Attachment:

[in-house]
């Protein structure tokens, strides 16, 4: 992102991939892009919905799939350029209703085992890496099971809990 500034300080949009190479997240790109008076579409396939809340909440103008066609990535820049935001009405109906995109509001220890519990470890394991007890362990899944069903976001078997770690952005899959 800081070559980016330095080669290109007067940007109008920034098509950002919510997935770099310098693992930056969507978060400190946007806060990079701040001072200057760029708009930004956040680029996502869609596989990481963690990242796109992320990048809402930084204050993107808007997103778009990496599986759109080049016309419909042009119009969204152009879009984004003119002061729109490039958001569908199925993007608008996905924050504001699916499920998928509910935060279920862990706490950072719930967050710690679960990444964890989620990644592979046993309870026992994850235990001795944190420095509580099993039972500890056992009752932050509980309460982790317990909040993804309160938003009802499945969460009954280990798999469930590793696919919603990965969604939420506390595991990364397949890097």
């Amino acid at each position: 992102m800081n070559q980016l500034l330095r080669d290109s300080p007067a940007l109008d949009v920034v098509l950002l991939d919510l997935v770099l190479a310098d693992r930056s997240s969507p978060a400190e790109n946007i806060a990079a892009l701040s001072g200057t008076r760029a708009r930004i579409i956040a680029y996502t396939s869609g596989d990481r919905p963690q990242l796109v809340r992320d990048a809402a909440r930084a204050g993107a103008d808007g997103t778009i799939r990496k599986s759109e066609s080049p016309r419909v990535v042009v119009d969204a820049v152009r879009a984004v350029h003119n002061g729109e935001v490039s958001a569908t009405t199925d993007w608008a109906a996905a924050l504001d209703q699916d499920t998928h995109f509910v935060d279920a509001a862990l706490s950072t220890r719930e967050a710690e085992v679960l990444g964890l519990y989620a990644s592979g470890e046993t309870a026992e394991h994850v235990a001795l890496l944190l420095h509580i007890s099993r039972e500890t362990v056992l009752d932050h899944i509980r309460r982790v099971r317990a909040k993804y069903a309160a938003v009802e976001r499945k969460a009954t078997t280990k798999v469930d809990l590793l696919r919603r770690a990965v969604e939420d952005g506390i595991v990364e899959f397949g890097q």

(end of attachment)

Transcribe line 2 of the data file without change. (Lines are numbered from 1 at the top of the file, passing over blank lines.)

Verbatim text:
């Protein structure tokens, strides 16, 4: 992102991939892009919905799939350029209703085992890496099971809990 500034300080949009190479997240790109008076579409396939809340909440103008066609990535820049935001009405109906995109509001220890519990470890394991007890362990899944069903976001078997770690952005899959 800081070559980016330095080669290109007067940007109008920034098509950002919510997935770099310098693992930056969507978060400190946007806060990079701040001072200057760029708009930004956040680029996502869609596989990481963690990242796109992320990048809402930084204050993107808007997103778009990496599986759109080049016309419909042009119009969204152009879009984004003119002061729109490039958001569908199925993007608008996905924050504001699916499920998928509910935060279920862990706490950072719930967050710690679960990444964890989620990644592979046993309870026992994850235990001795944190420095509580099993039972500890056992009752932050509980309460982790317990909040993804309160938003009802499945969460009954280990798999469930590793696919919603990965969604939420506390595991990364397949890097």